The Book of Human Emotions: From Ambiguphobia to Umpty - 154 Words from Around the World for How We Feel - Tiffany Watt Smith 2016
If not actually disgruntled, he was far from being gruntled.
—P. G. Wodehouse, The Code of the Woosters
He had been one of MI6’s top agents, a specialist in cybercrime. Until he went rogue and M handed him over to the Chinese in a prisoner swap. Now he’s holed up on an abandoned island full of supercomputers, and is using the skills the British government taught him to destroy M and overthrow the organization he once loved. Raoul Silva, villain of the Bond film Skyfall, is an archetypal expression of a very modern bogeyman: the disgruntled former employee.
Gruntles are the little snorts that pigs make while flicking flies from their snout. In the wild, boars gruntle to warn rivals to stay away. Amid the comforts of the farm, however, pigs don’t gruntle out of threat so much as from habitual dissatisfaction, and it’s this that gives the idea that gruntling is rather petty and pointless. Humans gruntle in their sties too, whining about the quality of the coffee, grumbling and griping on the commute home.
So talk of employees being “disgruntled” (it’s one of those rare words where the “dis” exaggerates rather than negates, like “distend”) might make us wonder. Disgruntled insiders, stealing intellectual property and spreading misinformation, are now thought to be a major threat to corporate life. But calling them “disgruntled”? It might suggest they could only ever be motivated by their own paltry emotions—leaving the corporate practices that alienated them in the first place in the clear.
In the early twentieth century ANXIETY, rather than disgruntlement, was considered the primary emotional challenge for corporations. Believing anxious feelings to stem from insecurity, industrial psychologists encouraged organizations to foster a sense of belonging. At IBM in the 1930s, for instance, employees were all expected to join in with the company song: “Right here and now we thankfully / Pledge sincerest loyalty / To the corporation that’s the best of all…”
But do we really want to belong to our workplaces anymore? As the Italian Marxist philosopher Paolo Virno has argued, what used to be signs of employee disaffection are now professional ideals. In our dynamic, mobile economy, it’s flexibility that is most prized. Insecurity about one’s job, fear of being reshuffled, or of missing out on promotion have been translated by corporate HR departments into the values of “flexibility, adaptability and a readiness to reconfigure oneself.” Yet, as online systems become more open to tampering and information more portable, employers have also become more nervous than ever about the loyalty and trustworthiness of their employees. The rise in disgruntlement may be an outgrowth of this conflicted work culture, with its demand that employees be both emotionally invested and dispensable.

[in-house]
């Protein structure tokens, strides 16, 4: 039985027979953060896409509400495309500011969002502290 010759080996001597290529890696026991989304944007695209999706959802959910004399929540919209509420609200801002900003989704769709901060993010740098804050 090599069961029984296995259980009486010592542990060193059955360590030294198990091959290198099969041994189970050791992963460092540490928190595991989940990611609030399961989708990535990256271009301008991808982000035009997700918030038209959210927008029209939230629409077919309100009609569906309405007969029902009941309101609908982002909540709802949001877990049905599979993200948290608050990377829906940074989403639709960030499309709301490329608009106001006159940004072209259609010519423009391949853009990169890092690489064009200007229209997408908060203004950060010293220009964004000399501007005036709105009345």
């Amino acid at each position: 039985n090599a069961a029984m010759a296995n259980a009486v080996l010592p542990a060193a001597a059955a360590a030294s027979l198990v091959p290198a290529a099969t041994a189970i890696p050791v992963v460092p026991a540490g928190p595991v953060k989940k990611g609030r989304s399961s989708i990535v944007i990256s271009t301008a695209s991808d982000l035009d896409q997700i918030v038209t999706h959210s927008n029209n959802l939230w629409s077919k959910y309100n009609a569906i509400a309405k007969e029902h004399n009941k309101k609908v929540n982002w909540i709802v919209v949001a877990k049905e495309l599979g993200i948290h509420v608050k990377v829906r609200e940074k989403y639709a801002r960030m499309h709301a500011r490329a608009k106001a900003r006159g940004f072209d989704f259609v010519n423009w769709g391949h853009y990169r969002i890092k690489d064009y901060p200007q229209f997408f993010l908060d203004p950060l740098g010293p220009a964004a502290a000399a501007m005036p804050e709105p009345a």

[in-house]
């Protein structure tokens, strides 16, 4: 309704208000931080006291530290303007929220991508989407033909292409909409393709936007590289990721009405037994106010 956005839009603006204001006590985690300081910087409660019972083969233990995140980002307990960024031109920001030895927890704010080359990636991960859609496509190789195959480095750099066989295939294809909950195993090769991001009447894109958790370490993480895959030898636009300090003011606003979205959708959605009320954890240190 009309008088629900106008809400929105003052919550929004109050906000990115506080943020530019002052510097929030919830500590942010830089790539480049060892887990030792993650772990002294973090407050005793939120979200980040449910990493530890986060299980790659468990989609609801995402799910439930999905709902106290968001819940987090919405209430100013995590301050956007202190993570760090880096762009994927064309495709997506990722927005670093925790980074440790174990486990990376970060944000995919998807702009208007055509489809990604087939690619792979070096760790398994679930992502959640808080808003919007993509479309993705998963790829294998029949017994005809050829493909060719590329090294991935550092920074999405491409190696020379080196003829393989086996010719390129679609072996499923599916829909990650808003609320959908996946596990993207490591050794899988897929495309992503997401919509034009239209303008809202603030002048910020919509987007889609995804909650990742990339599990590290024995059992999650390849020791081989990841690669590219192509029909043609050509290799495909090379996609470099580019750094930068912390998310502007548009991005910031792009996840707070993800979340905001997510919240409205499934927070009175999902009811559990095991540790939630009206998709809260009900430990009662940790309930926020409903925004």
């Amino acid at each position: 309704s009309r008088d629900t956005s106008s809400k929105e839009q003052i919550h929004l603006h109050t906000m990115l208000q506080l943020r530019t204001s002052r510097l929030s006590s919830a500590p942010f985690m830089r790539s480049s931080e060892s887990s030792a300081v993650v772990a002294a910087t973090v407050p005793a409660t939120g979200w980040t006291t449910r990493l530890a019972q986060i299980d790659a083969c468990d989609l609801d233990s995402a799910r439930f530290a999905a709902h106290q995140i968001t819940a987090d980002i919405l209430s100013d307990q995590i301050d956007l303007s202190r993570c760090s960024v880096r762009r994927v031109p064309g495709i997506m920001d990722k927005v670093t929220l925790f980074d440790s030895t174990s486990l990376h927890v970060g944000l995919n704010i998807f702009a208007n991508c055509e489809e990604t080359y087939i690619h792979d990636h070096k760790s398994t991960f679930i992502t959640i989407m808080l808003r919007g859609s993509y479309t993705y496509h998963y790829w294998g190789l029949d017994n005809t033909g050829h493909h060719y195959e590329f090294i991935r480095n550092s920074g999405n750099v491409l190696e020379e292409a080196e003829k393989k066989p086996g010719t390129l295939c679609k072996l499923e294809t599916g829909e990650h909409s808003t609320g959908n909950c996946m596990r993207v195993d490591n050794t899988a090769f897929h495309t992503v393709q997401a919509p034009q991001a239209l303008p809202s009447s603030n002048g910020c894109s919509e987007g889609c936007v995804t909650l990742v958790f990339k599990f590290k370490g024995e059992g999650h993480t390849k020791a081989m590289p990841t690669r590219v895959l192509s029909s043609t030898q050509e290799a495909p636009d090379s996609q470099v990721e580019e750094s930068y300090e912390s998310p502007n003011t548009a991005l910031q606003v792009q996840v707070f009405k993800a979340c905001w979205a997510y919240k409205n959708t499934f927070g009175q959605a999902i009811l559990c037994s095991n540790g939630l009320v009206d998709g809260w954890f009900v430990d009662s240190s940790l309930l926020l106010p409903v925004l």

Corporations have begun to use cybersecurity consultants to help guard intellectual property against “malicious insiders.” Psychological profiles of those who might pose a risk have been drawn up: they usually work in technical positions such as engineering or IT; “often feel entitled to” the data; and their decision is frequently prompted by a “perceived professional set-back or unmet expectations.”
Perhaps giving employees greater ownership over their work, rather than less, is the solution to disgruntlement. But in the meantime, continued monitoring of personnel is advised, including better screening to prevent hiring what cybersecurity consultants term “a problem employee.” We should expect worries about the threat of disgruntlement to rise over the coming decades—and further debate about how to detect those who pose a risk. But for the time being, one of the clearest steers comes from a US government memo. It advises security agencies to monitor “despondence and grumpiness as a means to gauge waning trustworthiness.”
So if you’re one of life’s gruntlers, consider yourself warned.
For more on workplace emotions see: CHEERFULNESS; VULNERABILITY.